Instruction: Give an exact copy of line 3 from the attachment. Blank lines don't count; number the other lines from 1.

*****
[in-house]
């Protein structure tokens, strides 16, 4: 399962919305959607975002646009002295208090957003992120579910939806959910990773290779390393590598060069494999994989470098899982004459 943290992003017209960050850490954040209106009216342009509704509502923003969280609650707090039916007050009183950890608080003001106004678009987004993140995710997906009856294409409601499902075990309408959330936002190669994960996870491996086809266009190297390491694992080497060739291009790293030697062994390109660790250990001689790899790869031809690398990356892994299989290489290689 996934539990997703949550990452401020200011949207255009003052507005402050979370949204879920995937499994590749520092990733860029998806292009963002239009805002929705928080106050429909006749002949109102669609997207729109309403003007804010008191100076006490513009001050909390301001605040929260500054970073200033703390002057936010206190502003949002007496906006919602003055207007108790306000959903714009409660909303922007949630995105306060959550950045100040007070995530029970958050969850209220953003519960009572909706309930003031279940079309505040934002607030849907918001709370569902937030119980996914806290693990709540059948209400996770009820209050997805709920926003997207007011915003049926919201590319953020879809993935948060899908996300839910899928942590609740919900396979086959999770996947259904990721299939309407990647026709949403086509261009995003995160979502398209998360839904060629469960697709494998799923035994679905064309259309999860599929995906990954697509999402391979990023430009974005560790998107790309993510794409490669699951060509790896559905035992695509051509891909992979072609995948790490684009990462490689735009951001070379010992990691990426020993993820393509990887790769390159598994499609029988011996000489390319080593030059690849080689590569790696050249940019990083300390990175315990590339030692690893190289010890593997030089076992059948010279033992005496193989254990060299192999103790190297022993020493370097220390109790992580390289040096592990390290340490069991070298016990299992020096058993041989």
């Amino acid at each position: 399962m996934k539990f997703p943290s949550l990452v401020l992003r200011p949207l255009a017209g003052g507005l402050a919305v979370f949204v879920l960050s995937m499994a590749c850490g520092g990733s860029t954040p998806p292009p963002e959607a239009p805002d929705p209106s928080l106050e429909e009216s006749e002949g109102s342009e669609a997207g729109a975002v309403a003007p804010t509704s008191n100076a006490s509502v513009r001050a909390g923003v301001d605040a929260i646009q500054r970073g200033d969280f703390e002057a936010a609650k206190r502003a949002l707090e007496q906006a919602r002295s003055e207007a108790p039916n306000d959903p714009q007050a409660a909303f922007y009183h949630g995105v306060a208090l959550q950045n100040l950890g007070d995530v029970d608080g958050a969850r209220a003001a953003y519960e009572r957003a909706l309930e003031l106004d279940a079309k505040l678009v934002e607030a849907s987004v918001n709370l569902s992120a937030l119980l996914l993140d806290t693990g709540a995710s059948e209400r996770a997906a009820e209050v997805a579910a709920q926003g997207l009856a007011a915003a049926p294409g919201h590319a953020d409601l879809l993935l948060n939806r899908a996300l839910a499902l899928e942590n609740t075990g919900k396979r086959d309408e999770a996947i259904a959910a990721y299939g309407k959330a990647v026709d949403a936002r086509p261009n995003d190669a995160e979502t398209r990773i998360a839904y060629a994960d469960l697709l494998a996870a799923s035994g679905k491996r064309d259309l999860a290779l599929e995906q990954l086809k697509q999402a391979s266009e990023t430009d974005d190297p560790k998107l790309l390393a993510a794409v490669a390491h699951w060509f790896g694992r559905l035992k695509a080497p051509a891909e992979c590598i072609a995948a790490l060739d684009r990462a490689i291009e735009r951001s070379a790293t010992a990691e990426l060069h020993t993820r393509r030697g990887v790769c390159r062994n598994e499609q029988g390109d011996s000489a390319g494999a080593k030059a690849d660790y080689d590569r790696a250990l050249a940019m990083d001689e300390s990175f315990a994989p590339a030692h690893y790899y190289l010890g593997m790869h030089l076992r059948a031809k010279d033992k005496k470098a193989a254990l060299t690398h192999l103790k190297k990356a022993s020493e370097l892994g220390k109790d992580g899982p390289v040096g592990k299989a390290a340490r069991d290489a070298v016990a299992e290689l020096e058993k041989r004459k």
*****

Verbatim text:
């Amino acid at each position: 399962m996934k539990f997703p943290s949550l990452v401020l992003r200011p949207l255009a017209g003052g507005l402050a919305v979370f949204v879920l960050s995937m499994a590749c850490g520092g990733s860029t954040p998806p292009p963002e959607a239009p805002d929705p209106s928080l106050e429909e009216s006749e002949g109102s342009e669609a997207g729109a975002v309403a003007p804010t509704s008191n100076a006490s509502v513009r001050a909390g923003v301001d605040a929260i646009q500054r970073g200033d969280f703390e002057a936010a609650k206190r502003a949002l707090e007496q906006a919602r002295s003055e207007a108790p039916n306000d959903p714009q007050a409660a909303f922007y009183h949630g995105v306060a208090l959550q950045n100040l950890g007070d995530v029970d608080g958050a969850r209220a003001a953003y519960e009572r957003a909706l309930e003031l106004d279940a079309k505040l678009v934002e607030a849907s987004v918001n709370l569902s992120a937030l119980l996914l993140d806290t693990g709540a995710s059948e209400r996770a997906a009820e209050v997805a579910a709920q926003g997207l009856a007011a915003a049926p294409g919201h590319a953020d409601l879809l993935l948060n939806r899908a996300l839910a499902l899928e942590n609740t075990g919900k396979r086959d309408e999770a996947i259904a959910a990721y299939g309407k959330a990647v026709d949403a936002r086509p261009n995003d190669a995160e979502t398209r990773i998360a839904y060629a994960d469960l697709l494998a996870a799923s035994g679905k491996r064309d259309l999860a290779l599929e995906q990954l086809k697509q999402a391979s266009e990023t430009d974005d190297p560790k998107l790309l390393a993510a794409v490669a390491h699951w060509f790896g694992r559905l035992k695509a080497p051509a891909e992979c590598i072609a995948a790490l060739d684009r990462a490689i291009e735009r951001s070379a790293t010992a990691e990426l060069h020993t993820r393509r030697g990887v790769c390159r062994n598994e499609q029988g390109d011996s000489a390319g494999a080593k030059a690849d660790y080689d590569r790696a250990l050249a940019m990083d001689e300390s990175f315990a994989p590339a030692h690893y790899y190289l010890g593997m790869h030089l076992r059948a031809k010279d033992k005496k470098a193989a254990l060299t690398h192999l103790k190297k990356a022993s020493e370097l892994g220390k109790d992580g899982p390289v040096g592990k299989a390290a340490r069991d290489a070298v016990a299992e290689l020096e058993k041989r004459k």